In my view, in the 41st Parliament, there was no voice of fiscal conservatism in that House. You know, Scott Brison, a little bit. But the questions that I asked in the House [concerned] fiscal conservatism and respect for taxpayers. And I wasn’t able to do that when I was in the caucus. So no, no regrets.

Q. How do you feel about the ideas you championed for parliamentary and democratic reform? Do you think they’ll have any hope in this Parliament? 

A. I guess there’s always hope. Mr. Trudeau has made some of the right platitudes about democratic reform. Expelling his senators from the caucus, although seeming to be a strange move at the time, was probably a move in the right direction . . . I think he’s talking about some kind of committee to screen potential applicants, then appoint them on the basis of merit, as opposed to partisan pedigree. That would be a good move, in my view, given the very limited things that you can do to the Senate without opening up the Constitution . . . He’s talked about more open votes, but then he makes all his candidates be staunch pro-choice candidates. I don’t disagree with him on the issue; I disagree with the autocratic way in which he handled it. And the TPP, he doesn’t know which way he’s going to vote, but all of his caucus is going to vote in the same way.

I guess I do need to be a little bit cynical here, because if anybody was the champion of democratic reform, it was the party that bore that name. It was Preston Manning’s party and Stephen Harper was in the class of 1993. If anybody could have championed democratic reform, I think it would have been Preston Manning’s Reform party, once they got into power in some machination thereof. [But] they went in the opposite direction. I think they were the least democratic. They broke the record for time allocation, they broke the record for omnibus bills. Their predecessors were not guiltless, in terms of omnibus legislation or time allocation, but the Harperites took it to new and dangerous levels. I wrote this in my book: Democratic reform and cleaning up Parliament, that’s the mantra of the opposition. “Yeah, we’re going to become more open, we’re going to become transparent, we’re going to be better than the guys who do it.” Everybody says that. Then they get in there and they do just the opposite, because reforming Parliament doesn’t serve the interests of a majority prime minister. The interests of a majority prime minister are served by a compliant, deferential caucus. I hope I’m wrong, but I am cynical.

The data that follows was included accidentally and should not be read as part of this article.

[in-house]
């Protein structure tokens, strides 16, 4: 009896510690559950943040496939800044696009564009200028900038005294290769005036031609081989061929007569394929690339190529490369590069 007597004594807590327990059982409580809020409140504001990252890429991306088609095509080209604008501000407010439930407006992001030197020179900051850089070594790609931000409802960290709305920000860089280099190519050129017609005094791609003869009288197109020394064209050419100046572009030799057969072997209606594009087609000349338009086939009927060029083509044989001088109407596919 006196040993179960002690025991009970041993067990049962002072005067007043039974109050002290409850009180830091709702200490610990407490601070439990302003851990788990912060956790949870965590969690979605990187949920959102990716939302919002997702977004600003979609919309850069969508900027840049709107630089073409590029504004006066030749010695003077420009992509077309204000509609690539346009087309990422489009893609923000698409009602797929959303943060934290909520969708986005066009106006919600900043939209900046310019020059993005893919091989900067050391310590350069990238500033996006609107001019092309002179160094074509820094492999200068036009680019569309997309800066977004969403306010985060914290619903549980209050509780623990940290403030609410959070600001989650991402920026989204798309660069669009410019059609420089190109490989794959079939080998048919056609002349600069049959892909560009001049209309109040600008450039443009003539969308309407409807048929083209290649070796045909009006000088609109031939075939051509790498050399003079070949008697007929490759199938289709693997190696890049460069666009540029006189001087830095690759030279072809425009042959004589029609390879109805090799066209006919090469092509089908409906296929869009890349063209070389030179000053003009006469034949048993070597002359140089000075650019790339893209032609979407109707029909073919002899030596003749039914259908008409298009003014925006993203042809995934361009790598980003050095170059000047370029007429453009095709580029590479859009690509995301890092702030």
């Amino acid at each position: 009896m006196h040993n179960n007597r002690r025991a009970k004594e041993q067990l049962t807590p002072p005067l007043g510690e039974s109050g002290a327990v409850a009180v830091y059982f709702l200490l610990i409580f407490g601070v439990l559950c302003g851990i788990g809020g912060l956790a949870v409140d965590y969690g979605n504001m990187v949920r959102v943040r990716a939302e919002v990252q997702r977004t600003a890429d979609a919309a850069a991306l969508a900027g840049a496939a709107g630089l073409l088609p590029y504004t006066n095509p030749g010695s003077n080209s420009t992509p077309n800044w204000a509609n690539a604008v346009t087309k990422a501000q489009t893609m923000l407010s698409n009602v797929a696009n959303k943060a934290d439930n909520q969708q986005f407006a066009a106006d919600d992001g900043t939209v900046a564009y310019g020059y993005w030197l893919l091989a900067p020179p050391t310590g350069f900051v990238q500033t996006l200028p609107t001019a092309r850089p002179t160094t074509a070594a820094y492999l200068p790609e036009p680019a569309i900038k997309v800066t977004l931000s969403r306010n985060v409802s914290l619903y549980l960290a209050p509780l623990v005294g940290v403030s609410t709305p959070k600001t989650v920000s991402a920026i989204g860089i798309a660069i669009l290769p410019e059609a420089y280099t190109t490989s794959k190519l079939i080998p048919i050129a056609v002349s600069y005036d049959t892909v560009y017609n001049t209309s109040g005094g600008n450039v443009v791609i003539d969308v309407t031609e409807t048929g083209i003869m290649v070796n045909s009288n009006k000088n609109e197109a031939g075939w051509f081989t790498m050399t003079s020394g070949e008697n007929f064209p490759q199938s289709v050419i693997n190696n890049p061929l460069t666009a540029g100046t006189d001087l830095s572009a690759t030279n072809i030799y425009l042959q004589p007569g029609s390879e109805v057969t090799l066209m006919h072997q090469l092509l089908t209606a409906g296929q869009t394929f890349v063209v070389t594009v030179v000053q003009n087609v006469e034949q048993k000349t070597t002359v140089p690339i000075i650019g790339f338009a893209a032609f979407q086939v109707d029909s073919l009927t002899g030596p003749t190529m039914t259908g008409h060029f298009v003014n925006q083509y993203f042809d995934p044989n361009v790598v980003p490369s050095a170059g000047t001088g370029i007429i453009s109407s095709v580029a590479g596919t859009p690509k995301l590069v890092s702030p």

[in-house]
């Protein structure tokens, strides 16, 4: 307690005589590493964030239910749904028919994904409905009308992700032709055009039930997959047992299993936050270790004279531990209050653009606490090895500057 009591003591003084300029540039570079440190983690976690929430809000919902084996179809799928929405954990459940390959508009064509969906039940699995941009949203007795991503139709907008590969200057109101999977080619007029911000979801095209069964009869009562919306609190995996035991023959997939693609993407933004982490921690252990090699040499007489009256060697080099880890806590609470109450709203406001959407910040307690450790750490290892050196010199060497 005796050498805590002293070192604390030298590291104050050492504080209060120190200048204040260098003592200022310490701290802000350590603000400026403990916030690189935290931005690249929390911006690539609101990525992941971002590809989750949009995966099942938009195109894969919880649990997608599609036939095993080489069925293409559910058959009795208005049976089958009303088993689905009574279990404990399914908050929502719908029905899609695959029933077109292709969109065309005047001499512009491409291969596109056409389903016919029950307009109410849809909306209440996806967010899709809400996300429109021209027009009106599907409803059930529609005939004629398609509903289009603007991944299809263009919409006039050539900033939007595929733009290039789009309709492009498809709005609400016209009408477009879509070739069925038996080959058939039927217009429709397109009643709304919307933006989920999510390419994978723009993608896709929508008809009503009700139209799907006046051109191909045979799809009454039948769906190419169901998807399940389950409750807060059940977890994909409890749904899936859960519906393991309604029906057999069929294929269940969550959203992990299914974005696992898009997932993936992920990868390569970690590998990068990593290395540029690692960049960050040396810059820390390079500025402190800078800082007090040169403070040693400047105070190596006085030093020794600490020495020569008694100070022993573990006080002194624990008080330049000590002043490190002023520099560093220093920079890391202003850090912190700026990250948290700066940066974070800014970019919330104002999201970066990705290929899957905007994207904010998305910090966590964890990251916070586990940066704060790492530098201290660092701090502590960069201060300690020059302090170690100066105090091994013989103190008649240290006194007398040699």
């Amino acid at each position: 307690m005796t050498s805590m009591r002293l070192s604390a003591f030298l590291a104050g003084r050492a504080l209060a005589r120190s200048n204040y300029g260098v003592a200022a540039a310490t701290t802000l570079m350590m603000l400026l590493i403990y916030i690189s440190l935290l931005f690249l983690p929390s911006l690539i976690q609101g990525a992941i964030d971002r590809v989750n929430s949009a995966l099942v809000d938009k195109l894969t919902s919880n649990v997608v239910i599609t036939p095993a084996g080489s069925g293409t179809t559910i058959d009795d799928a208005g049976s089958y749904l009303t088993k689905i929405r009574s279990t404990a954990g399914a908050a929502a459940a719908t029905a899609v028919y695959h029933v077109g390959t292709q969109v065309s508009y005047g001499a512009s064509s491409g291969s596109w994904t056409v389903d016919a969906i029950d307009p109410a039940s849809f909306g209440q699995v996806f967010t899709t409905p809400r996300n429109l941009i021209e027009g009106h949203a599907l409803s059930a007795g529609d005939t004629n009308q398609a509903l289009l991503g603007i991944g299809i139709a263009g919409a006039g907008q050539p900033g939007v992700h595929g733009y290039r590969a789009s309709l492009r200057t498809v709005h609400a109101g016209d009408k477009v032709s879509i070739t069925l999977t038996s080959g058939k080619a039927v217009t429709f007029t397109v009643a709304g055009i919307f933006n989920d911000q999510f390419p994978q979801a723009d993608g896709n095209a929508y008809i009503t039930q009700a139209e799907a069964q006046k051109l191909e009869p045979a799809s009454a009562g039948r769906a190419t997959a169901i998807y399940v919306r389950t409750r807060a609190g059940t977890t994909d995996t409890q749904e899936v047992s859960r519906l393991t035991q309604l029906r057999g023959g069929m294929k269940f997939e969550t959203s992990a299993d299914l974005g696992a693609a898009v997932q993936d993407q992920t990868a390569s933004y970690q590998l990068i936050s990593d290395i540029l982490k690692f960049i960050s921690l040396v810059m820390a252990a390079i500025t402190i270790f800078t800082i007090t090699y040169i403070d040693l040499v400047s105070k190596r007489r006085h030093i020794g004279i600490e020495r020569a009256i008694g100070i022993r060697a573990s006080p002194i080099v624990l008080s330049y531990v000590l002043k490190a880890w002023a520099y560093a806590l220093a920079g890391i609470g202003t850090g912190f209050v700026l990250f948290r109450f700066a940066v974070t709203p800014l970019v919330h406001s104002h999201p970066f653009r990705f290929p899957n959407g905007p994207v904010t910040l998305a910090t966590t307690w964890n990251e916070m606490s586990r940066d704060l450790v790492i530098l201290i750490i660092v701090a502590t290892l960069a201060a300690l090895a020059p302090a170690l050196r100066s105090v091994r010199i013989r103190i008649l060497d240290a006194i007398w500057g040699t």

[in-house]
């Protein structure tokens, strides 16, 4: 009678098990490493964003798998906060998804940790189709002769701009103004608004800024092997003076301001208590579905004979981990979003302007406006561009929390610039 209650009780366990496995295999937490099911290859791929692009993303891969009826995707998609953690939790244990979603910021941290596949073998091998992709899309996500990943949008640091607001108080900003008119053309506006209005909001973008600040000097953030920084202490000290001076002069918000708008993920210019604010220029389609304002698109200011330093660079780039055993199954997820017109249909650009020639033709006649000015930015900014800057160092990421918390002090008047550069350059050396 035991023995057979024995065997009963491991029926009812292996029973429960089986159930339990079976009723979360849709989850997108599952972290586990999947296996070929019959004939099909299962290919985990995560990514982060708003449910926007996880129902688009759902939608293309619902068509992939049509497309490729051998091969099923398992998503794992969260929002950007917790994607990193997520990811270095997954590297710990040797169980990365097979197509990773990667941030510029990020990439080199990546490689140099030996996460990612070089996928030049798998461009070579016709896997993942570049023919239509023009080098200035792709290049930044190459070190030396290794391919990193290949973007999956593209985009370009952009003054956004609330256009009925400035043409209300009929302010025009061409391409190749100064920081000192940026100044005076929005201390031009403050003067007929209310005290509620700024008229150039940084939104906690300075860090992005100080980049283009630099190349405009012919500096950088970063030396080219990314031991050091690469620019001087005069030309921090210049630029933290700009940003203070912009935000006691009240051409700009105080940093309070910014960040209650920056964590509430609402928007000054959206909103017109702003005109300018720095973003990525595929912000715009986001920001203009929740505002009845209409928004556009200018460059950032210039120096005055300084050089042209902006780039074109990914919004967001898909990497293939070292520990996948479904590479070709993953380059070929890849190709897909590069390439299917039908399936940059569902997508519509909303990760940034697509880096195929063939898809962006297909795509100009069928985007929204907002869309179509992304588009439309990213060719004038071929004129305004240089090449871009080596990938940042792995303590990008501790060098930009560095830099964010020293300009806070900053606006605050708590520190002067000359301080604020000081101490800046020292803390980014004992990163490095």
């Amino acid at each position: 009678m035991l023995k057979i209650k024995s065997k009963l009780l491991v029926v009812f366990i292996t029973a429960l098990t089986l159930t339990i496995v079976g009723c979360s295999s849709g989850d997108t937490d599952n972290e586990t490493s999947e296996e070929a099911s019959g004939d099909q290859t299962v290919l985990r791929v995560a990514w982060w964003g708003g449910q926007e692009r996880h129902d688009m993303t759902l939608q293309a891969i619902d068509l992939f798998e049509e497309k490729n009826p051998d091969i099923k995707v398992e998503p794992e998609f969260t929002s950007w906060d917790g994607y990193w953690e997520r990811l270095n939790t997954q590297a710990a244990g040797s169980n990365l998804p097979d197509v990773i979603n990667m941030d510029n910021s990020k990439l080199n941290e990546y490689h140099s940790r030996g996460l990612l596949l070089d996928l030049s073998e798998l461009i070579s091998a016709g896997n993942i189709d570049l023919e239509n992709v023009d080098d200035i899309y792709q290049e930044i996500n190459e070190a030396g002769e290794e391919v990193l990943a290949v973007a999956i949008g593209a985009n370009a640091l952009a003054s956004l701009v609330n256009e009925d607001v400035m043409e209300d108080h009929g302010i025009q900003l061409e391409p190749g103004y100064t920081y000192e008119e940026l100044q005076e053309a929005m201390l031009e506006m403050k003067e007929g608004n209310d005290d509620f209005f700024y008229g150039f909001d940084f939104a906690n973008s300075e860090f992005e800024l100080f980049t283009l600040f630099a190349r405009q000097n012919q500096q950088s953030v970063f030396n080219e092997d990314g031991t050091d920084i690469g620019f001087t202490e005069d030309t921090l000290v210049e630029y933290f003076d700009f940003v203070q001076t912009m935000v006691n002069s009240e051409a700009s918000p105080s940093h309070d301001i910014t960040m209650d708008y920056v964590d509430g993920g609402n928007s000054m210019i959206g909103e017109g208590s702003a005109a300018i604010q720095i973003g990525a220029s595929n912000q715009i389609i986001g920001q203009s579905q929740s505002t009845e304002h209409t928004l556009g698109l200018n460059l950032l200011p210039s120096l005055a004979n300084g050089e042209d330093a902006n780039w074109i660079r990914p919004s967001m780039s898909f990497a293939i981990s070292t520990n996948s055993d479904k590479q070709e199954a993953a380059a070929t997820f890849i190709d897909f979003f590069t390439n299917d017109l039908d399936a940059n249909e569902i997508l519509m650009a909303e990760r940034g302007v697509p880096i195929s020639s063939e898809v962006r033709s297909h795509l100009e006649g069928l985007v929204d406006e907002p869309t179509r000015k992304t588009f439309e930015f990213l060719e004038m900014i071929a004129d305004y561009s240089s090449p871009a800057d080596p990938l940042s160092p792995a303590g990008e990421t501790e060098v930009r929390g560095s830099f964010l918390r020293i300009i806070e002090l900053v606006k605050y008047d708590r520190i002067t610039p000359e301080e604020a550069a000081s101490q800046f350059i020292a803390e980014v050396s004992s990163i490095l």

Q. So what happens for you now? What are you going to do?

A. I’m going to take some time off. I need to think about that. I’m surprised by the magnitude of my loss, but I’m not surprised by my loss, so I’ve been sort of half mentally preparing myself for some months now, and certainly for some weeks. But there’s lots that I can do. I’m a lawyer. I miss law. I think I was good in the courtroom, maybe better in the courtroom than I was in Parliament, because, in the courtroom, decisions are made based on actual facts and logic, not emotional pleas such as how we should be fearful of the niqab, to use an extreme example of how you try to light emotional fires under people. But that doesn’t fly in the court of law, where you need actual facts and actual evidence and arguments based on logic, not on fear and appeals to bias and worst instincts.

So there’s that. I get a decent severance, courtesy of the taxpayer, so that gives me the luxury of time to figure out what I want to do. I’ve been thinking I have another book in me. Now would be a good time to write it, because, as I say, I’m on a very comfortable severance package. What do you think of a book on conservatism in Canada and Alberta?

Q. That could be interesting, and there’s probably no better time than the present to write that book.